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Clark and Wells’ (1995) model of social phobia proposes that there are three types of maladaptive self-beliefs responsible for persistent social anxiety (high standard, conditional, and unconditional beliefs). Although these beliefs are theoretically important, there currently is not a validated measure of these beliefs in the social anxiety literature. Hence, the Self-Beliefs Related to Social Anxiety (SBSA) Scale was developed (Wong & Moulds, 2010a) and its psychometric properties were examined in the current study using a non-clinical sample (N = 600). Exploratory and confirmatory factor analyses ultimately indicated that a correlated three-factor solution optimally summarized the data with the three factors corresponding to the three belief types. The SBSA and its three subscales demonstrated good internal consistency and test-retest reliability, as well as convergent and divergent validity. The SBSA thus appears to have good psychometric properties and is appropriate for use in non-clinical samples. The potential applications of the SBSA and avenues for future research are discussed.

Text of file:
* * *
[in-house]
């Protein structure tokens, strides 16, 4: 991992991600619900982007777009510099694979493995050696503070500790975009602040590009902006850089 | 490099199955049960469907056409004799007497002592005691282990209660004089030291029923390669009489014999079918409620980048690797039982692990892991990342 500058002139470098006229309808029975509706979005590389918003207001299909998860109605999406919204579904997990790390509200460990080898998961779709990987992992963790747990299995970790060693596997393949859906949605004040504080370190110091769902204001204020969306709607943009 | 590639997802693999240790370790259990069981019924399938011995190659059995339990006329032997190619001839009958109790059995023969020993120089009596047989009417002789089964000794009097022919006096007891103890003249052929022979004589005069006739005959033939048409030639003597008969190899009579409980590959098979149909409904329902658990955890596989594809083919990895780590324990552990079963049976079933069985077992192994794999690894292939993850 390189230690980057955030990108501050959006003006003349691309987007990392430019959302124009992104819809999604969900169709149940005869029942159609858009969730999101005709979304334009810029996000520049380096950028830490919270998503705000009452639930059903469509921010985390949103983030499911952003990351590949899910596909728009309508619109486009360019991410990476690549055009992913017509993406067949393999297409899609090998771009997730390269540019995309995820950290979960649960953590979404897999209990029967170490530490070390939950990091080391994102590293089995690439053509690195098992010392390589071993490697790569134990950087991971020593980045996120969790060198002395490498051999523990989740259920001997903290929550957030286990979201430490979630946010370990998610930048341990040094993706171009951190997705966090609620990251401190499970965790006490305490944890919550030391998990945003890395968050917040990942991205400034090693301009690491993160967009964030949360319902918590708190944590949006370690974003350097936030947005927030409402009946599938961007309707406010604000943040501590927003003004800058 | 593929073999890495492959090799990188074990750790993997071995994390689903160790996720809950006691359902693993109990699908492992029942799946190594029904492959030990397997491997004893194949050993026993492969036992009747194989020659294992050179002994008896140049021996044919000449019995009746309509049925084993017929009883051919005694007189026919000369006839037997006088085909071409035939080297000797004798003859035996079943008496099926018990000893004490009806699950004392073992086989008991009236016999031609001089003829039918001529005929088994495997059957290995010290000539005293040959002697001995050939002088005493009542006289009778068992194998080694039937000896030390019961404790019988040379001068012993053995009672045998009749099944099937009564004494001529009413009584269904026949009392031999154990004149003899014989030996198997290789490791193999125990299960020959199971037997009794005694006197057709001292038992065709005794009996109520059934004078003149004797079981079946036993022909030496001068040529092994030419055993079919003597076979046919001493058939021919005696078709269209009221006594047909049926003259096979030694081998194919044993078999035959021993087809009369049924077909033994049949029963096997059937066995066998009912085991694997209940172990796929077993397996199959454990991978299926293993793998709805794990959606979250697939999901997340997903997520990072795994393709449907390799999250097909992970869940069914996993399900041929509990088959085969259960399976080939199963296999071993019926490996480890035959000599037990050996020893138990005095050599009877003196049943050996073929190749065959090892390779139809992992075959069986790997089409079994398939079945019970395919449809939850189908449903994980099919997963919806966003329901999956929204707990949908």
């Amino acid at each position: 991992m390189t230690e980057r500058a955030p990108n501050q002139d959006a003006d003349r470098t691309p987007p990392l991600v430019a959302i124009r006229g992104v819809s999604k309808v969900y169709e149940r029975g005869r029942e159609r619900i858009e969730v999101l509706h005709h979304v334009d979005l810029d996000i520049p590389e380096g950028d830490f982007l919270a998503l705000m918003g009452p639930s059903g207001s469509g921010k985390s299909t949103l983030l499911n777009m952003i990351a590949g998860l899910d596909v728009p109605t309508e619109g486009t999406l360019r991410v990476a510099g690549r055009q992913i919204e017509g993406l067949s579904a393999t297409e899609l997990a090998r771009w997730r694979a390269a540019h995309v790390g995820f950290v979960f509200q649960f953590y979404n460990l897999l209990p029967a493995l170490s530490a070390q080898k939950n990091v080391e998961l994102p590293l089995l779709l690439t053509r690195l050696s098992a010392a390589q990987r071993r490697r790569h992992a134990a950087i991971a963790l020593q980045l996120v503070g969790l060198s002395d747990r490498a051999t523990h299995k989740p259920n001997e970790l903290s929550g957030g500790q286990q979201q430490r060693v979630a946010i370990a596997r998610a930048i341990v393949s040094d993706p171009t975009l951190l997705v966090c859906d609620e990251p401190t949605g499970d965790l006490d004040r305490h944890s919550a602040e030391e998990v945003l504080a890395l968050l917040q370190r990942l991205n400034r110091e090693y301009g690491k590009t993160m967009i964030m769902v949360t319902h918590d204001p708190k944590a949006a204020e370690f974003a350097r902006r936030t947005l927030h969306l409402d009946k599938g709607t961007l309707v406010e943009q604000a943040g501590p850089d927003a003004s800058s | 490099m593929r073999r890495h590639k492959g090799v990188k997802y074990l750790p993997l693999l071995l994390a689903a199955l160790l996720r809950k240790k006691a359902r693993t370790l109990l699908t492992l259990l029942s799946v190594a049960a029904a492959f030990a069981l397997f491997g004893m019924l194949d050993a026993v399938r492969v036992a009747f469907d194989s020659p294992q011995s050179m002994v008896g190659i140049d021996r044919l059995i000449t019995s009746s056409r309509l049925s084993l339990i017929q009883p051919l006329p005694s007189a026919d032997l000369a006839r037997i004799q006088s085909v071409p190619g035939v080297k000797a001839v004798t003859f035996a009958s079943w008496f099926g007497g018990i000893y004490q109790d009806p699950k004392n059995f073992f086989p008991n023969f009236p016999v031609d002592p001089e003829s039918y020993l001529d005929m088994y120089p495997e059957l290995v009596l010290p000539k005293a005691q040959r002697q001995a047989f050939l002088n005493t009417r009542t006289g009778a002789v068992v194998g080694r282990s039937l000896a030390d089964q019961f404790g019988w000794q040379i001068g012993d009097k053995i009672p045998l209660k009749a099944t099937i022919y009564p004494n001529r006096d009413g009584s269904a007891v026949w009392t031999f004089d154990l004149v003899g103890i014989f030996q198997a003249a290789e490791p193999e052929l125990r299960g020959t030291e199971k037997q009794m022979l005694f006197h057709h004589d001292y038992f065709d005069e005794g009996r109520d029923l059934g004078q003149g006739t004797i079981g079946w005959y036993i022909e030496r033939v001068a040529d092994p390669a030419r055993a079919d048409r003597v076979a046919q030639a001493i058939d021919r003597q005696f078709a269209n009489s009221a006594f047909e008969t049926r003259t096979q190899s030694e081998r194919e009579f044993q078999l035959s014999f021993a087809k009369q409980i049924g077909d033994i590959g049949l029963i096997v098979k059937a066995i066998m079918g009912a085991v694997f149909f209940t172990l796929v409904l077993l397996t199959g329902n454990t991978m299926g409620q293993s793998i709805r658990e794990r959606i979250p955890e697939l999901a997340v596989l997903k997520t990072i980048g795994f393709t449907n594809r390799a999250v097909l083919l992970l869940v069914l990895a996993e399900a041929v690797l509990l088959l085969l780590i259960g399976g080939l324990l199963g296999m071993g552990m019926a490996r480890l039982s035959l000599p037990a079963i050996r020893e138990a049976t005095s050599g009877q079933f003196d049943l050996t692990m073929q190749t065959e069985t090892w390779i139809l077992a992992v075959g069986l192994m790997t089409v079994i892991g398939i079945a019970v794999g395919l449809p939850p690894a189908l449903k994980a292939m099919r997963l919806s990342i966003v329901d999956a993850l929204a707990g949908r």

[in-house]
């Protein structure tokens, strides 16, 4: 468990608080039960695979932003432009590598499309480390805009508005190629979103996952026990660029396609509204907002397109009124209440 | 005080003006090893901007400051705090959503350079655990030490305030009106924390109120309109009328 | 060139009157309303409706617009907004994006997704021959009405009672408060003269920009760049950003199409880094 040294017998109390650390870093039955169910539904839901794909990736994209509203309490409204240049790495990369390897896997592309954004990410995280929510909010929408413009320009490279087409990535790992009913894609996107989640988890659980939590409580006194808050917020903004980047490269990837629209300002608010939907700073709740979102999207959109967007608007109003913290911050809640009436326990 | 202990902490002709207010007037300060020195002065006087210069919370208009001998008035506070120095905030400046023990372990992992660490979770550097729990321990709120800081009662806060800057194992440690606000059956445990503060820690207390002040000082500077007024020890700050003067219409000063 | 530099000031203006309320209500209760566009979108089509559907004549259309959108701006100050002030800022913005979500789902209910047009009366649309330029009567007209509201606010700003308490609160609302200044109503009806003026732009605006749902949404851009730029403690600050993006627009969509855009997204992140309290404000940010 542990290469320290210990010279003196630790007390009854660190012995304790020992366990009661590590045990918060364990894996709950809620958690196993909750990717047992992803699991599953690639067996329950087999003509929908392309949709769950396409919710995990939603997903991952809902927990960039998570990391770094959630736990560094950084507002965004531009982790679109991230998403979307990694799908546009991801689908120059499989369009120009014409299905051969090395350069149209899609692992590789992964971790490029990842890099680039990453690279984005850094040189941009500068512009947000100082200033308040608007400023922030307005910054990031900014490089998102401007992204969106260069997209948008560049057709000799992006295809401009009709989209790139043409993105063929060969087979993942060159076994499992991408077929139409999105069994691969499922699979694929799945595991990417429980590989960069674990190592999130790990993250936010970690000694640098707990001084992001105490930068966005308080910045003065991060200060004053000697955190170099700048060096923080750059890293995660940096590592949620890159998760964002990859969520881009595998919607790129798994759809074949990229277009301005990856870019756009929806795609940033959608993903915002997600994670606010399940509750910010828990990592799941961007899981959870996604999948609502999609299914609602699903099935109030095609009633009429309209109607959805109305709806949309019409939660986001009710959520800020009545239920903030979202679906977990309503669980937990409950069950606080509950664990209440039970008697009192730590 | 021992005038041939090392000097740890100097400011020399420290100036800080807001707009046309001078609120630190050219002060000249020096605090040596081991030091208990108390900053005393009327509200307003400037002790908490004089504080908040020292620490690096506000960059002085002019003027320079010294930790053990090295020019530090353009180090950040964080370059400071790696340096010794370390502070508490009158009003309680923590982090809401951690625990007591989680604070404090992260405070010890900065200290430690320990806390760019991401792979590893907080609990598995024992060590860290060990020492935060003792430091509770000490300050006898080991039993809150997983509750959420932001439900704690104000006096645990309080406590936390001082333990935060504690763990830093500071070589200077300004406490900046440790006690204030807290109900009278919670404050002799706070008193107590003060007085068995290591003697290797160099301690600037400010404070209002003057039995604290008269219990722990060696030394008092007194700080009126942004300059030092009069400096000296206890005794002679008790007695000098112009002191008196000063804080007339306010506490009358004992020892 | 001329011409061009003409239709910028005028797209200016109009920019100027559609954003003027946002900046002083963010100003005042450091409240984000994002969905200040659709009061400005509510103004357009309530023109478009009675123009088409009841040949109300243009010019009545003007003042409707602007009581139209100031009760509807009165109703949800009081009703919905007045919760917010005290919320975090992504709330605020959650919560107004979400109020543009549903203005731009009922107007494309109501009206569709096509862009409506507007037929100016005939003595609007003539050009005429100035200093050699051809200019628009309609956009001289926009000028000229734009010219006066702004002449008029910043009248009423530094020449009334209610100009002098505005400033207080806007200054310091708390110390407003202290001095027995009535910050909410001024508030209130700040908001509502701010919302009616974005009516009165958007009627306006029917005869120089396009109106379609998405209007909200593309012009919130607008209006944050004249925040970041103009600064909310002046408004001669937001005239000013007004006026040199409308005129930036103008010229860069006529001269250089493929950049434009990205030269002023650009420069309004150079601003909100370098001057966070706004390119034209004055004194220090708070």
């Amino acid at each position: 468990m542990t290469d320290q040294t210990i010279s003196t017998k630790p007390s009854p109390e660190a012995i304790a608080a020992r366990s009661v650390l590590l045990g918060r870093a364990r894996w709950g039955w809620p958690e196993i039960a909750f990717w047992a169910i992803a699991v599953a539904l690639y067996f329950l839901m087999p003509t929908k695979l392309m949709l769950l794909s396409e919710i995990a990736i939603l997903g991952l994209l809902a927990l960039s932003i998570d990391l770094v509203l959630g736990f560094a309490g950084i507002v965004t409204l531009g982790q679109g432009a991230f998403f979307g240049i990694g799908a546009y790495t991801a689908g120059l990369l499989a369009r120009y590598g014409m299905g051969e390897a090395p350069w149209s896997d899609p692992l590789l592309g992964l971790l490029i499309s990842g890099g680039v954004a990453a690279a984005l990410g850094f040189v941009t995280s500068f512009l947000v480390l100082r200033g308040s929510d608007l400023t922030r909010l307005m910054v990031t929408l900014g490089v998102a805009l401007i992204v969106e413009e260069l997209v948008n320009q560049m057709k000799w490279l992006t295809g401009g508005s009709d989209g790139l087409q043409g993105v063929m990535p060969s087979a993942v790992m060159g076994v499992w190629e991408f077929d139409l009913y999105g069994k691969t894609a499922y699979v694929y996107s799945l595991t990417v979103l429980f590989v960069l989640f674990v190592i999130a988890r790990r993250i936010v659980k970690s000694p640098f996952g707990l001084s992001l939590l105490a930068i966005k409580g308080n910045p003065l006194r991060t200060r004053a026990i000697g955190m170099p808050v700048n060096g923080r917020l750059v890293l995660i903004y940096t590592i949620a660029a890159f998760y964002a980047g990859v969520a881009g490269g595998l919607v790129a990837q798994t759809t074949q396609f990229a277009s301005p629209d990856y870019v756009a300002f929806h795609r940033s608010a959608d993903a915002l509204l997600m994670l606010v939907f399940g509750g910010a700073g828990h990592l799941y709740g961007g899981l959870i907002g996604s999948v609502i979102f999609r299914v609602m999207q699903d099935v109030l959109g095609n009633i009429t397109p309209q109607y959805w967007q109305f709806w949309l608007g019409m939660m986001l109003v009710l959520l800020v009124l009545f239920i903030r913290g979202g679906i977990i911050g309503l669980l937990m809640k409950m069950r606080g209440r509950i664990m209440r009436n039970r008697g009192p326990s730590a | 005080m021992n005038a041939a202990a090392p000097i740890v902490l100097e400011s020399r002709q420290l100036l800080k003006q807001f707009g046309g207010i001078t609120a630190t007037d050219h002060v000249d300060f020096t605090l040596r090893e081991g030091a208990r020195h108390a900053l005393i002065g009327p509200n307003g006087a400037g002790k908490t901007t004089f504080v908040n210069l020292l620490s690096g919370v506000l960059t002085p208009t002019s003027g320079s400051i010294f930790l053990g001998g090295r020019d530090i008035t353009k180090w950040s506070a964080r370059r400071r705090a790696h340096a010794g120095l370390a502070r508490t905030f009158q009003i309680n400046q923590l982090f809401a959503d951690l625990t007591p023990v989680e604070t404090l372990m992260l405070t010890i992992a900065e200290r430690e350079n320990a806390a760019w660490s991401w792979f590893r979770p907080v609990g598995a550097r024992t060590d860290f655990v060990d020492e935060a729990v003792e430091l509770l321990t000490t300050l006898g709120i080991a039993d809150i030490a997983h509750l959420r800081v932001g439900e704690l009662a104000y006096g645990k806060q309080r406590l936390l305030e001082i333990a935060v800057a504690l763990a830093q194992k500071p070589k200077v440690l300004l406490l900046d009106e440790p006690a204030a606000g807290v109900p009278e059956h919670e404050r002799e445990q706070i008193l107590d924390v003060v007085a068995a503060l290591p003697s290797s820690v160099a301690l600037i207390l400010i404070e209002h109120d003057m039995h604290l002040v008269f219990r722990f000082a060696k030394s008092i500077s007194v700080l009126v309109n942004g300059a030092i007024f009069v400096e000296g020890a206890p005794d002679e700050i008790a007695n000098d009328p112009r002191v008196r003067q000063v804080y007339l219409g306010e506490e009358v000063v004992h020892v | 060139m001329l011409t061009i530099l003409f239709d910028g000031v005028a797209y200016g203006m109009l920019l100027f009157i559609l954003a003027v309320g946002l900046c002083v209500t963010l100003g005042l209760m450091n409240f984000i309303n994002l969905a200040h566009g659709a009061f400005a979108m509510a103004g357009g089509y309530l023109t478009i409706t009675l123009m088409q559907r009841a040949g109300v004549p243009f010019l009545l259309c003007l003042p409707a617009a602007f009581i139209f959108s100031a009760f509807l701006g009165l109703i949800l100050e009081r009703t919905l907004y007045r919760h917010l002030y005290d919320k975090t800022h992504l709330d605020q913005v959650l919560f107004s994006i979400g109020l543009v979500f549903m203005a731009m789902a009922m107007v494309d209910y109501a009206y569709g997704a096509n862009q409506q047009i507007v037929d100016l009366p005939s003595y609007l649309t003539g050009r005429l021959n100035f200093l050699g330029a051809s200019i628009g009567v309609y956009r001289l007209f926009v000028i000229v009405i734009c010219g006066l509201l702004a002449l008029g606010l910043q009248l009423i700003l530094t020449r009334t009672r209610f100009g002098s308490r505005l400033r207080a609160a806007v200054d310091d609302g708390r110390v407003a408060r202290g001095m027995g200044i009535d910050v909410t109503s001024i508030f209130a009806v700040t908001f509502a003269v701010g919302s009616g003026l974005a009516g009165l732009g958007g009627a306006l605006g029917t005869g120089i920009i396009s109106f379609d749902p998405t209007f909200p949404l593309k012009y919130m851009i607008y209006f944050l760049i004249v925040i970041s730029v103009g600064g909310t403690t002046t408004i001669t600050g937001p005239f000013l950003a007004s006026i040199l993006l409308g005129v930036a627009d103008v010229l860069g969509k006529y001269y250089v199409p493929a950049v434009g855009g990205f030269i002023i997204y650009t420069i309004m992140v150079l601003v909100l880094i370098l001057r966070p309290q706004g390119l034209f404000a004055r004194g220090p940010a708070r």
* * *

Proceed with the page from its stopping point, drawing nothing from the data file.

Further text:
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- A New Measure of the Maladaptive Self-Beliefs in Social Anxiety: Psychometric Properties in a Non-Clinical Sample
Quincy J. J. Wong
Michelle L. Moulds
- Springer US
Journal of Psychopathology and Behavioral Assessment
Print ISSN: 0882-2689
Elektronisch ISSN: 1573-3505